The endangered seagrass thrives in salty water

Common eelgrass is the only aquatic vascular plant on Finnish shores which originally came from the ocean. Its regional distribution is limited by water salinity and thus, is mainly found only in the Archipelago Sea and the western Gulf of Finland. The most northerly occurring common eelgrass individuals have been found in the southern Bothnian Sea near Rauma, while the most easterly has been detected near Porvoo.

 Jellyfish swims above common eelgrass in clear sea water
Jellyfish, Aurelia aurita, swims above seagrass meadow.

Common eelgrass grows on the sandy seabed

As a species adapted to large and salty seas, common eelgrass a species of seagrass, usually grows on sandy sea bottoms, which may also contain gravel or mud.

In mobile sands moved by waves, common eelgrass anchors itself by sturdy roots. This root system in a seagrass bed also binds the substrate in place. Shoots arising from these roots form expansive meadows, which create three-dimensional structures in an otherwise featureless landscape.

Seagrass meadows of common eelgrass usually occur in somewhat exposed areas at depths ranging from one to five metres. This plant needs sunlight to photosynthesize. While the shoots may grow to almost half a metre in length under favourable conditions, they usually reach heights of 20 to 30 cm in meadows.

Horned pondweeds, ditch grasses and pondweeds are the associate species of common eelgrass

The vegetation of a vascular plant community is often quite dense. The closer one goes to the beach and the shoreline, the greater the chance of finding other vascular plant species growing among the seagrass. The most common of these associated species include the horned pondweeds, ditch grasses, as well as pondweeds.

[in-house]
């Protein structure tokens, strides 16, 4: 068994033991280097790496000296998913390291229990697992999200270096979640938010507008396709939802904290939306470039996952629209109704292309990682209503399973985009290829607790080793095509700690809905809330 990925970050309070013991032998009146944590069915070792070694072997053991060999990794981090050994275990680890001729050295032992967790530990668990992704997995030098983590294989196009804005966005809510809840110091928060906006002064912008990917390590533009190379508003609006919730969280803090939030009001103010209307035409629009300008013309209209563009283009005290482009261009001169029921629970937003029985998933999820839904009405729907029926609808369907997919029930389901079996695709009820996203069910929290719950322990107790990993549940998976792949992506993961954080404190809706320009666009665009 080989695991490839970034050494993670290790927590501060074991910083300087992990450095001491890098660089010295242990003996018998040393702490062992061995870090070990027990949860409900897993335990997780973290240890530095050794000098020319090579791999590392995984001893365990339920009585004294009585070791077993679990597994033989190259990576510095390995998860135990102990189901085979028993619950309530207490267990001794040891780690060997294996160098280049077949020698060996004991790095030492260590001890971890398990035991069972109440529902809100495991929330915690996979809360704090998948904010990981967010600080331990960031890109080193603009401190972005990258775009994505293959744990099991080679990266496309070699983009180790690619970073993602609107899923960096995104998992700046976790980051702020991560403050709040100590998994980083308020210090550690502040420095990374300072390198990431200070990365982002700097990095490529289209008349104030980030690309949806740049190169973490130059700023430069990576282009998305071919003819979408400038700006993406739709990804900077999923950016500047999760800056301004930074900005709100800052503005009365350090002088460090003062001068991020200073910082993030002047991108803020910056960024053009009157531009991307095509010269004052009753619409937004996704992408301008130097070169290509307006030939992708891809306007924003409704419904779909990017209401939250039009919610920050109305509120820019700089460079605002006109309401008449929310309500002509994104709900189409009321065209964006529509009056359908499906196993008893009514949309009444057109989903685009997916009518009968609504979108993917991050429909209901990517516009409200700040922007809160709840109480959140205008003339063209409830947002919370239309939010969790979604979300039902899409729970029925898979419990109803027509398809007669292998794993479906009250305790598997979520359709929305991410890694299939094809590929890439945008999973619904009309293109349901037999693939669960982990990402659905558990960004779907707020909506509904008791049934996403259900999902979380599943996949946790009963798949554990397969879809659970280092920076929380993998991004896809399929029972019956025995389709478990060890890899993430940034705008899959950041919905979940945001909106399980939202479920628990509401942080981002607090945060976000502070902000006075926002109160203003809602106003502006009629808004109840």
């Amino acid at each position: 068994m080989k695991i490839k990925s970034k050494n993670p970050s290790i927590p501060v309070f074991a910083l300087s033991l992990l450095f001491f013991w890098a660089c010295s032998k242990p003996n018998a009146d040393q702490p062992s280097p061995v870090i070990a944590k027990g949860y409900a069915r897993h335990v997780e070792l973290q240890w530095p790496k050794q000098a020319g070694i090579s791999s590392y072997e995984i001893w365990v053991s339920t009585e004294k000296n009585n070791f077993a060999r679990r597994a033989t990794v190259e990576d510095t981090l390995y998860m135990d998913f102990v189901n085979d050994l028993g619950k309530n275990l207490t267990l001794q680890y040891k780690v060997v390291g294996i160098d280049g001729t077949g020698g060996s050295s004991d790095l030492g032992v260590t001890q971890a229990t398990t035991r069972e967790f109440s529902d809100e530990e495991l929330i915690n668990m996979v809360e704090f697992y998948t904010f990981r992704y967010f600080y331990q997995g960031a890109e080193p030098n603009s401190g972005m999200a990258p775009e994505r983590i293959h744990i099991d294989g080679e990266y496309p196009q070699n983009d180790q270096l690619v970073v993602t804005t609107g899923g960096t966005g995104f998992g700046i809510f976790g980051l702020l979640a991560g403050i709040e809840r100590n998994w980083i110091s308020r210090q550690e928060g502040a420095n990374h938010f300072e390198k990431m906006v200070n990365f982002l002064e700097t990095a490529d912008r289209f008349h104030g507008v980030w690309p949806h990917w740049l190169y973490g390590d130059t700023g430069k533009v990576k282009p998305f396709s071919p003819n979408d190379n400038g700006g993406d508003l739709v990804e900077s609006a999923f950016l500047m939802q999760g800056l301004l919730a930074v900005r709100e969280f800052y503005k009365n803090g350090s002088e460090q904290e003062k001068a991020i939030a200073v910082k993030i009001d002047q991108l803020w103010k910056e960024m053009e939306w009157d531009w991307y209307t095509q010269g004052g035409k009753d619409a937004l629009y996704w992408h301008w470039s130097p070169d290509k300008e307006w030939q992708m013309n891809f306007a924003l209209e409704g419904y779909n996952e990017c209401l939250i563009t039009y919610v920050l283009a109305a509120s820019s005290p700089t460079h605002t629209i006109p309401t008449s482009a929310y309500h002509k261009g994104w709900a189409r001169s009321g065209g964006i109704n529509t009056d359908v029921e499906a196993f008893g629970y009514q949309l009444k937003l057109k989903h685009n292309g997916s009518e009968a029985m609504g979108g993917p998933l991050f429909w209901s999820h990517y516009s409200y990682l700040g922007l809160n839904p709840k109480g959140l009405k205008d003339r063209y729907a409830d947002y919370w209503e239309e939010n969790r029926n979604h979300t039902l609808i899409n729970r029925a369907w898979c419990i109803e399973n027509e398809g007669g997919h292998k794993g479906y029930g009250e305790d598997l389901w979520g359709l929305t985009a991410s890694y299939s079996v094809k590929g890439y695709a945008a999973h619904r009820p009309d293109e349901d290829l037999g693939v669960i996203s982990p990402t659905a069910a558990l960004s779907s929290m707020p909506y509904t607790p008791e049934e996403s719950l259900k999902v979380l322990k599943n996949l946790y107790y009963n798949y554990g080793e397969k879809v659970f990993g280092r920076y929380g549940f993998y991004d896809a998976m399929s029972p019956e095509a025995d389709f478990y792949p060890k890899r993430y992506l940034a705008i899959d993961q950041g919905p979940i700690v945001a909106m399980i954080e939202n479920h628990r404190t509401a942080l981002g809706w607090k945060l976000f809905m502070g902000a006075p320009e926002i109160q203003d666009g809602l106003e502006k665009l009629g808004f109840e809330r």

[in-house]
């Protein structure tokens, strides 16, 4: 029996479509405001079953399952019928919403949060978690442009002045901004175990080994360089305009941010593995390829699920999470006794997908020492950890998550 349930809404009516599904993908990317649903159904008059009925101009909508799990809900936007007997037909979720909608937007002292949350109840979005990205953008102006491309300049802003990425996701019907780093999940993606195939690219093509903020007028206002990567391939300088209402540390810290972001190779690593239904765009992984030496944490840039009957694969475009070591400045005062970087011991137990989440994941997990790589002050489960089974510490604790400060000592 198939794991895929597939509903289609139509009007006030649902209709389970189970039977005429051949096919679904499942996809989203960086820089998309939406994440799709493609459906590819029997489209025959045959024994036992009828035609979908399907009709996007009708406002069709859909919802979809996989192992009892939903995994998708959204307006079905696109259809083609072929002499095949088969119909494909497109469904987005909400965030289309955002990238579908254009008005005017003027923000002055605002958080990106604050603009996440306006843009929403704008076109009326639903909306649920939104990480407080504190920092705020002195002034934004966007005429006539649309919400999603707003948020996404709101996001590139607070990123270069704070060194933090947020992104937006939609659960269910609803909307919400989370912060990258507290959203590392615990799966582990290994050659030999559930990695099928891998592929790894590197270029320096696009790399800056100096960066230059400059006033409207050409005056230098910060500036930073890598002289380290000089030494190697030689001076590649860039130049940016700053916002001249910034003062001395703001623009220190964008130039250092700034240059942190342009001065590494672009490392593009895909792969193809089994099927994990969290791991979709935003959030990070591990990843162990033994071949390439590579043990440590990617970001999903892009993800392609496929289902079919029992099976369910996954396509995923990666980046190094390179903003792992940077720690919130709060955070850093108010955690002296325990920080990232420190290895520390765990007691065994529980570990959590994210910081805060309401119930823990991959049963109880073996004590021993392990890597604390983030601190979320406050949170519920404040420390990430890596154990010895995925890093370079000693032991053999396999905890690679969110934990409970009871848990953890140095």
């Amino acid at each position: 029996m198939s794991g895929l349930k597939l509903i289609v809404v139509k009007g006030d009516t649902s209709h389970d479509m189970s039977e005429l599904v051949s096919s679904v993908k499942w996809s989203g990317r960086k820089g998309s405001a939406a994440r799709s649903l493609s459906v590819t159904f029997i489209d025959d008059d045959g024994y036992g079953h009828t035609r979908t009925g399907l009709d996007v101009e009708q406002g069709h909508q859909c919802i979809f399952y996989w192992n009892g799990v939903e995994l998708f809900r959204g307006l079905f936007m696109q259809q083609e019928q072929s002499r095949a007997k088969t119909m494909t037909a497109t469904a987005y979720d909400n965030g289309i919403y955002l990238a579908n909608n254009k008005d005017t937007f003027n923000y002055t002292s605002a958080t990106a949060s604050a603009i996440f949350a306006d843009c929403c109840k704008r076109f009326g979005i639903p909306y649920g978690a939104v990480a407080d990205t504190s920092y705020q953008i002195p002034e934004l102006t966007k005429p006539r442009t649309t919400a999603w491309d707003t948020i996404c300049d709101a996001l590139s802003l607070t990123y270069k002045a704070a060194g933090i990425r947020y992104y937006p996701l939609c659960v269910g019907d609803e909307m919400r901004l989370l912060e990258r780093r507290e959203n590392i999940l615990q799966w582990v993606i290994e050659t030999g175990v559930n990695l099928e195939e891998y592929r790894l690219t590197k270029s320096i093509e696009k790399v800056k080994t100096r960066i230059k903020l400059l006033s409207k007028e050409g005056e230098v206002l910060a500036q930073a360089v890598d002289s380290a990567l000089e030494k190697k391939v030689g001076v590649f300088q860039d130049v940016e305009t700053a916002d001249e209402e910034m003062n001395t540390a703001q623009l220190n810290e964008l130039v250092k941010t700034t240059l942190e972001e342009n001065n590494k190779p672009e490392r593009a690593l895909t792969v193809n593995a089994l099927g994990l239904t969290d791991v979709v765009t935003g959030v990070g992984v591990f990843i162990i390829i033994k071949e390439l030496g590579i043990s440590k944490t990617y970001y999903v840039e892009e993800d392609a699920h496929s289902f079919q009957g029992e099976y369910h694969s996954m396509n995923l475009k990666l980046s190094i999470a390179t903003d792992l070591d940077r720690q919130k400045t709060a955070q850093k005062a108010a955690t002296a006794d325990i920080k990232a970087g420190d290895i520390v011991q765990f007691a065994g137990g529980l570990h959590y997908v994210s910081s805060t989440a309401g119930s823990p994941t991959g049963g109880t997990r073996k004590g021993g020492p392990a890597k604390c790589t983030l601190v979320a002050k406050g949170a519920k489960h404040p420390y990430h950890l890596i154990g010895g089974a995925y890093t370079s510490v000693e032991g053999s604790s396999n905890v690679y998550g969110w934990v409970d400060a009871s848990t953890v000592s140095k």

Abundant and meandering common eelgrass meadows provide shelter and nourishment for many fish species and small invertebrates. Therefore, seagrass meadows are considered to be one of the key underwater nature habitats of the Baltic Sea.

 Common eelgrass grow on sandy bottom next to stones
Common eelgrass grows on sand.

Eutrophication reduces seagrass habitats

Common eelgrass thrives in clear waters. However, increased turbidity resulting from eutrophication has reduced the potential habitat area of this vascular plant species. Further, a marked increase in the growth of filamentous algae has also occurred. Both epiphytic and clumps of loose filamentous algae cling to the seagrass shoots and may choke their growth. As a result, common eelgrass has been classified as endangered, both as a species and as a habitat.

Seagrass and other vascular aquatic flowering plants:

  • Seagrass species common eelgrass (Zostera marina)
  • Horned pondweeds (Zannichellia spp.)
  • Ditch grasses (Ruppia spp.)